Additionally, in a letter dated November 21, 1995, the Camden BOE's Director of Personnel Services, Ms. D. Parthenia Cogdell, brought White's application to the attention of Special Education Supervisors for their consideration, along with other available applicants, "[s]hould an opening become available and the need to fill the position requesting an applicant with an Emergency Teacher of the Handicapped Certificate." Aff. of F. Michael Daily, Jr., 9/6/02 ("Daily Aff."), Ex. C. An emergency certificate is "a substandard one-year certificate issued only in the field of educational services, teacher of the handicapped, teacher of the blind and partially sighted, and teacher of the deaf and hard of hearing." N.J. Admin. Code § 6:11-4.3(a) (West 2003). Such certificates are issued only "on application of a public school district, submitted after August 1, in which the district board of education declares its inability due to unforeseen shortages or other extenuating circumstances to locate a suitable certified teacher." Id. § 6:11-4.3(b).

None of White's applications for a permanent teaching position were successful. See Daily Aff., Ex. B, Interrog. Resp. No. 9. Although White was never hired by the Camden BOE, she has been periodically employed as a per diem substitute teacher. Id., Interrog. Resp. No. 2.

On October 24, 1994, White filed a verified complaint with the New Jersey Division on Civil Rights, Department of Law & Public Safety, alleging discrimination on the basis of age. See Toman Certif., Ex. F. After conducting an investigation, the Division made the following findings:

(1) Respondent provided a legitimate non-discriminatory reason for refusing to hire Complainant which was supported by the investigation and not refuted by Complainant. Respondent's position was affirmed with respect to the fact that Complainant did not supply the necessary documentation to complete her application which included proof of certification to teach elementary education, the position which Complainant sought.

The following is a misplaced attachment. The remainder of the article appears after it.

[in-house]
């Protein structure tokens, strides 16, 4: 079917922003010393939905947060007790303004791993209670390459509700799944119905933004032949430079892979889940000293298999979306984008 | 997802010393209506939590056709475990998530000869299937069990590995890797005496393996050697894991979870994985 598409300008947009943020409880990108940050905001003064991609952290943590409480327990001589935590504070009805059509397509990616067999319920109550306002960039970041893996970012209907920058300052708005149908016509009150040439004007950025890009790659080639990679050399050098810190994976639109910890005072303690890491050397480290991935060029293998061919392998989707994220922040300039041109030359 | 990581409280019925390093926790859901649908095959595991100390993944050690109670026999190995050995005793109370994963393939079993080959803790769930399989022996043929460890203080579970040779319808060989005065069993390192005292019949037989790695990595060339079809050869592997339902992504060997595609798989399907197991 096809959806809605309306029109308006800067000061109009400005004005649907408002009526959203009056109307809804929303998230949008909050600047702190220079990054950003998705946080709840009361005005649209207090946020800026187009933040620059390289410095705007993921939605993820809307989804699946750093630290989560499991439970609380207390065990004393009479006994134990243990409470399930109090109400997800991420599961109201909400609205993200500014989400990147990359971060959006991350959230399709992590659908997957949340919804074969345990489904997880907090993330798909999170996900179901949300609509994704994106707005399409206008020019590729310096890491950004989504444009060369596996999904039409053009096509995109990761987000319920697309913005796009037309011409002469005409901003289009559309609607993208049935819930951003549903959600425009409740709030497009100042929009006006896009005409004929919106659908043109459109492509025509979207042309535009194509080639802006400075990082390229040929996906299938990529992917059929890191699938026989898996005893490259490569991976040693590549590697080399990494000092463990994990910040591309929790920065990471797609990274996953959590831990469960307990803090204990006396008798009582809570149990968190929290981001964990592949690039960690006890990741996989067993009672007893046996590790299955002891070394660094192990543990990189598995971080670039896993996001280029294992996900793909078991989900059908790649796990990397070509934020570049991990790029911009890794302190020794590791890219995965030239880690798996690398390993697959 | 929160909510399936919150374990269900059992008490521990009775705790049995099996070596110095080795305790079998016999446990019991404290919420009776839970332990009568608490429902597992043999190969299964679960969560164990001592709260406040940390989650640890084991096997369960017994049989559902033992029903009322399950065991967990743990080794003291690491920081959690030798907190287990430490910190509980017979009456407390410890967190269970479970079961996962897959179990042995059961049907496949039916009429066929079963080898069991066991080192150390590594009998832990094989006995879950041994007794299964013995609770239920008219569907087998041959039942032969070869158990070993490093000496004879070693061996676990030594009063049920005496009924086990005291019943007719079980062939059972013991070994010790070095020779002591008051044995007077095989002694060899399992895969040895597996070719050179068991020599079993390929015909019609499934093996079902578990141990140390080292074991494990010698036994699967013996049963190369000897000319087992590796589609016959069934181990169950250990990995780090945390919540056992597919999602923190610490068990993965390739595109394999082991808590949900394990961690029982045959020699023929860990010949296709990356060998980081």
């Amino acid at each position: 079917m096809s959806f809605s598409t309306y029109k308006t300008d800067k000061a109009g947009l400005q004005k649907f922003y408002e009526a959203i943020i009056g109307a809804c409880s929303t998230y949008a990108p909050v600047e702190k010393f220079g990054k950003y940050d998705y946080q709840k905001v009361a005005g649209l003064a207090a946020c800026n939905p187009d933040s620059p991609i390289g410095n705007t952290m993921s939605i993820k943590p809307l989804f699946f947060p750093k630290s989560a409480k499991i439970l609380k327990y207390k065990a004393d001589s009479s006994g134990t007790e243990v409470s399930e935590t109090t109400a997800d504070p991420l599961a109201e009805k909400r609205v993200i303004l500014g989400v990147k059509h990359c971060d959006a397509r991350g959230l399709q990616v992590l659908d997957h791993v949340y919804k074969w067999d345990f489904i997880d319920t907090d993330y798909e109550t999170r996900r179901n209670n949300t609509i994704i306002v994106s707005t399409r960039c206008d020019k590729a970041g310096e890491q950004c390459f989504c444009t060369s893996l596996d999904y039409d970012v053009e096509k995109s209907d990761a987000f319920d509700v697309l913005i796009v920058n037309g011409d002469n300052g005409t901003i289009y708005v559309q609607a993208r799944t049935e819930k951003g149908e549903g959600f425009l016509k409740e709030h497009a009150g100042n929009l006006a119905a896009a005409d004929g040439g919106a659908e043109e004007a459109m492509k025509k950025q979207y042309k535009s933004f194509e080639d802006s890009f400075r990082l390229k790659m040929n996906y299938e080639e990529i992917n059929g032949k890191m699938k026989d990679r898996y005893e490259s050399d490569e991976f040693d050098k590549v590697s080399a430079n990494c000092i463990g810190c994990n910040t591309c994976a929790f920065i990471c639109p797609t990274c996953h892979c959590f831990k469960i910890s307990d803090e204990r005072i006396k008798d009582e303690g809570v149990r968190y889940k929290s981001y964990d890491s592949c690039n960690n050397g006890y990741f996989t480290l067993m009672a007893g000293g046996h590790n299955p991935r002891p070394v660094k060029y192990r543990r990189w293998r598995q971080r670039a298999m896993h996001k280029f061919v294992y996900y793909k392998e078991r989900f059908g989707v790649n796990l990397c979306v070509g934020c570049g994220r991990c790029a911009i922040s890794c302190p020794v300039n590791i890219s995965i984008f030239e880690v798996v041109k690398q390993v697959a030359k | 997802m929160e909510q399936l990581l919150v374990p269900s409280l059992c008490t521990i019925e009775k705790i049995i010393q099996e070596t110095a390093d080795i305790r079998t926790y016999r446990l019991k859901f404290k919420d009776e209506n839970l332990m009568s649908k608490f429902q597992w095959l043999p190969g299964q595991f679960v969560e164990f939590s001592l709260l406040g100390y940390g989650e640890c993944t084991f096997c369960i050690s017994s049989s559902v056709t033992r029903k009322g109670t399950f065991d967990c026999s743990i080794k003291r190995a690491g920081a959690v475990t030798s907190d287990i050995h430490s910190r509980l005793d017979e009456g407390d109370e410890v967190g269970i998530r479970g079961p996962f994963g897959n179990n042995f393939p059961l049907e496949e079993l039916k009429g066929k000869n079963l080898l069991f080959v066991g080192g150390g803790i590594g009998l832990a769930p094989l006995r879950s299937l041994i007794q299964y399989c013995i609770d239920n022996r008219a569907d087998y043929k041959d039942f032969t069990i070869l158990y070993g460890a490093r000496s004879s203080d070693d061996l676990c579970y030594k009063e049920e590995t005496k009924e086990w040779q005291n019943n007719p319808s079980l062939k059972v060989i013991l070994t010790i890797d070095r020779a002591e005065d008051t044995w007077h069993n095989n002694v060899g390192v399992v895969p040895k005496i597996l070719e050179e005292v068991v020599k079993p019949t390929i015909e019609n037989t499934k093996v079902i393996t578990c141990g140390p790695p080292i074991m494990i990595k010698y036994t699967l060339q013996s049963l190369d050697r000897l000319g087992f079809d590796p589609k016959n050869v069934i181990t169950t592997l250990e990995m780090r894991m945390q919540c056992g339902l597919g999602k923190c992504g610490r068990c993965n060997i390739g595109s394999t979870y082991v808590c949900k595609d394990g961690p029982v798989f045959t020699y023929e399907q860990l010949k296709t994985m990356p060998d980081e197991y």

The investigation revealed that younger applicants who were hired had the necessary certifications in order to qualify for the positions.
There was no evidence obtained during the investigation that would support Complainant's claim that her competitors were held to less rigid standards for employment, than was she.
There was no other evidence, information or testimony obtained during the investigation to support a claim that Complainant was denied a position because of her age.
Id., Ex. G, at 6. The Division found that there was "not probable cause to credit the allegations of the complaint" and closed White's file on June 29, 1998. Id. The United States Equal Employment Opportunity Commission ("EEOC"), likewise, dismissed White's allegations of discrimination and issued her a right to sue letter on December 10, 1999. White filed her Complaint in this Court on February 24, 2000.

This Court has federal question jurisdiction over this action pursuant to 28 U.S.C. ยง 1331 (2003). I have considered the submissions of the parties and decided these motions on the papers ...